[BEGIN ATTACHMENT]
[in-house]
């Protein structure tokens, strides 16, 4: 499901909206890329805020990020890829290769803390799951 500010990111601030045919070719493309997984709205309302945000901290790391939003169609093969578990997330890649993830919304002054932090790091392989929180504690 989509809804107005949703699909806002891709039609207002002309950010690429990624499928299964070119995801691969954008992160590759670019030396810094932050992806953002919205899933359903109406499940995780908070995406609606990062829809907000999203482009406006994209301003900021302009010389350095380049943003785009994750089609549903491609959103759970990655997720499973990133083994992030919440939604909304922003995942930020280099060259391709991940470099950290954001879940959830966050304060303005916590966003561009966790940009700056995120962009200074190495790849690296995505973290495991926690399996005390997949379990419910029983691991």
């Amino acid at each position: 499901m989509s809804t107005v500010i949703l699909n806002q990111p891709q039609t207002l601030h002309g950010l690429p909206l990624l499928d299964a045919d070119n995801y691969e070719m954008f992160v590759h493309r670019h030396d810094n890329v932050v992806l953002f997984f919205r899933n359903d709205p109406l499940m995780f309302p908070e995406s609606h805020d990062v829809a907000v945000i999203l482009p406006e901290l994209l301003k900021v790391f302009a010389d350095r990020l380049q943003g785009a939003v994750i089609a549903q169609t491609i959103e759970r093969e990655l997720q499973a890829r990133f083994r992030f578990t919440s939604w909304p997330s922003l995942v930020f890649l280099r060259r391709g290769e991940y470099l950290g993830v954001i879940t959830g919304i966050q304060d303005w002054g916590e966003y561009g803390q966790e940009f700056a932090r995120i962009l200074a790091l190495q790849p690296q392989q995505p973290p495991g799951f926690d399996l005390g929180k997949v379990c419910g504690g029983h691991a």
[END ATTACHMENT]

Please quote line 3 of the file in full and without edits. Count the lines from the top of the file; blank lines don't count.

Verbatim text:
């Amino acid at each position: 499901m989509s809804t107005v500010i949703l699909n806002q990111p891709q039609t207002l601030h002309g950010l690429p909206l990624l499928d299964a045919d070119n995801y691969e070719m954008f992160v590759h493309r670019h030396d810094n890329v932050v992806l953002f997984f919205r899933n359903d709205p109406l499940m995780f309302p908070e995406s609606h805020d990062v829809a907000v945000i999203l482009p406006e901290l994209l301003k900021v790391f302009a010389d350095r990020l380049q943003g785009a939003v994750i089609a549903q169609t491609i959103e759970r093969e990655l997720q499973a890829r990133f083994r992030f578990t919440s939604w909304p997330s922003l995942v930020f890649l280099r060259r391709g290769e991940y470099l950290g993830v954001i879940t959830g919304i966050q304060d303005w002054g916590e966003y561009g803390q966790e940009f700056a932090r995120i962009l200074a790091l190495q790849p690296q392989q995505p973290p495991g799951f926690d399996l005390g929180k997949v379990c419910g504690g029983h691991a």